Many plastic products contain toxic additives to increase their durability, such as nonylphenol, an endocrine disruptor that can cause breast cancer or endometriosis.

Microplastics also absorb pollutants from the ocean. Among the chemicals that stick to them are carcinogenic and highly toxic PCBs (polychlorinated biphenyls), industrial chemicals that were widely used in electric appliances until the 1970s, and PBDEs (polybrominated diphenyl ethers), which are used as flame retardants and affect thyroid function.

“Such chemicals are hard to dissolve in water but are soluble to oil and fat,” Takada said. “Plastic is made from petroleum, which means it’s a form of solid oil.”

Plastic resin pellets, the industrial feedstock of plastic products and a type of microplastic, have a high affinity for pollutants because they dissolve easily in oil.

Concentrations of PCBs, for example, are 1 million times higher in pellets than those in surrounding seawater, Takada has written.

Chemicals in microplastics have also been found to accumulate in seabirds, he said.

Is there evidence of an impact on health?

Not yet, in wildlife.

A 2013 experiment by U.S. researchers found that medaka killifish fed microplastics for two months showed signs of stress in livers and developed liver tumors. But the concentration of microplastics used in that experiment was more than 10 times higher than in the environment, Takada said.

The level of pollutants accumulated in the human body, therefore, is not yet high enough to pose a health risk. But if the volume of marine plastic debris continues to swell, the amount of chemicals we consume through food could eventually threaten our health, he added.

What can we do?

The first step is reducing our reliance on plastics by turning down plastic bags at retailers and reducing our consumption of one-use-only plastic water bottles. The 3R campaign — reduce, reuse and recycle — should also be stepped up, Takada said.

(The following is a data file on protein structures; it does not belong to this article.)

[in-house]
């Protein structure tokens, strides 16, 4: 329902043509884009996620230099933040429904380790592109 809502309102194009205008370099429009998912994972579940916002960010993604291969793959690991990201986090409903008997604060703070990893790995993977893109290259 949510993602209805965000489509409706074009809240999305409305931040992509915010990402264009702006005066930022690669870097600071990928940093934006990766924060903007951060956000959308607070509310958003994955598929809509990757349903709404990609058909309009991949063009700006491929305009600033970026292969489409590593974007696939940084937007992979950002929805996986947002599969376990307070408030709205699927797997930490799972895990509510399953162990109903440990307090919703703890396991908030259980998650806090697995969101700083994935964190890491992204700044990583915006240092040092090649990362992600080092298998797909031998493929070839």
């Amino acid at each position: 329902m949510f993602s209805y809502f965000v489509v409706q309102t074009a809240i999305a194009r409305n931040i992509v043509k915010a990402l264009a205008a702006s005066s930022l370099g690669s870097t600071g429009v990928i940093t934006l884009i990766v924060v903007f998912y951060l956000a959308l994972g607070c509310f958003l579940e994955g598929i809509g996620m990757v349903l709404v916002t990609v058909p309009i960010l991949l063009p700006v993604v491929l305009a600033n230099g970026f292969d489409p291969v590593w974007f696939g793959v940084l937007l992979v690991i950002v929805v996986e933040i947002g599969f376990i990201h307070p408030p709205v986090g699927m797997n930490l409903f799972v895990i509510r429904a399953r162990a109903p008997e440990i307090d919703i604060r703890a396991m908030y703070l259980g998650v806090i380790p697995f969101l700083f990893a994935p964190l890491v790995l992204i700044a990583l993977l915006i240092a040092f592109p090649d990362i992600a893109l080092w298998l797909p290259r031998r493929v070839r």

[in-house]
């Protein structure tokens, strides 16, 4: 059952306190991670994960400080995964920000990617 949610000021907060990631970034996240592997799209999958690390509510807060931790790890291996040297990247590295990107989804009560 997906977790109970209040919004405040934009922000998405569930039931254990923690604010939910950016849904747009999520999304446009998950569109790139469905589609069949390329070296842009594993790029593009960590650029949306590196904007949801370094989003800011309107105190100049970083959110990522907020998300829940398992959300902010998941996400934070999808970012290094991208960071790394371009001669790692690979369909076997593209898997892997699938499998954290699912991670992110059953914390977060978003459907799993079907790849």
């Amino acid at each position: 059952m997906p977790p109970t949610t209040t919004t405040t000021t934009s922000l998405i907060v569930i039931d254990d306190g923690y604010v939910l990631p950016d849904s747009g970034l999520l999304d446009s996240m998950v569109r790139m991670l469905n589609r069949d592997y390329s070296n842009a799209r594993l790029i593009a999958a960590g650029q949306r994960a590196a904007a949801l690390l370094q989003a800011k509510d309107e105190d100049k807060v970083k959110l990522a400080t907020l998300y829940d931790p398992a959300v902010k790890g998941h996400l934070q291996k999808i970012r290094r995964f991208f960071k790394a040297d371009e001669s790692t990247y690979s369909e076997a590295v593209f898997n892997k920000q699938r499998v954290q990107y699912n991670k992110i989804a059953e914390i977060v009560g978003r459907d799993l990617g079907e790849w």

The professor noted that retailers should also do away with excessive packaging and give consumers the option of biodegradable plastic containers or bags, even at a cost.

Takada, in cooperation with other organizations, is now trying to develop cellulose nanofiber, a biomass material, as an alternative to plastics.

But biodegradable plastics are not a cure-all, because what is biodegradable on land is often not in the ocean, where there is less bacterial action. A 2015 report by the United Nations Environment Programme, titled “Biodegradable plastics and marine litter,” warned against using biodegradables as a “technical fix that removes responsibility from the individual.”

“Some evidence, albeit limited, suggests that public perceptions about whether an item is biodegradable can influence littering behavior; i.e. if a bag is marked as biodegradable it is more likely to be discarded inappropriately,” the report concluded.

“On the balance of the available evidence, biodegradable plastics will not play a significant role in reducing marine litter.”

Takada is asking people to mail him samples of plastic resin pellets. His team will analyze the pellets sent in from any beach from the world and send back data on the pollutants they contain, such as PCBs.

For more information, visit www.pelletwatch.org.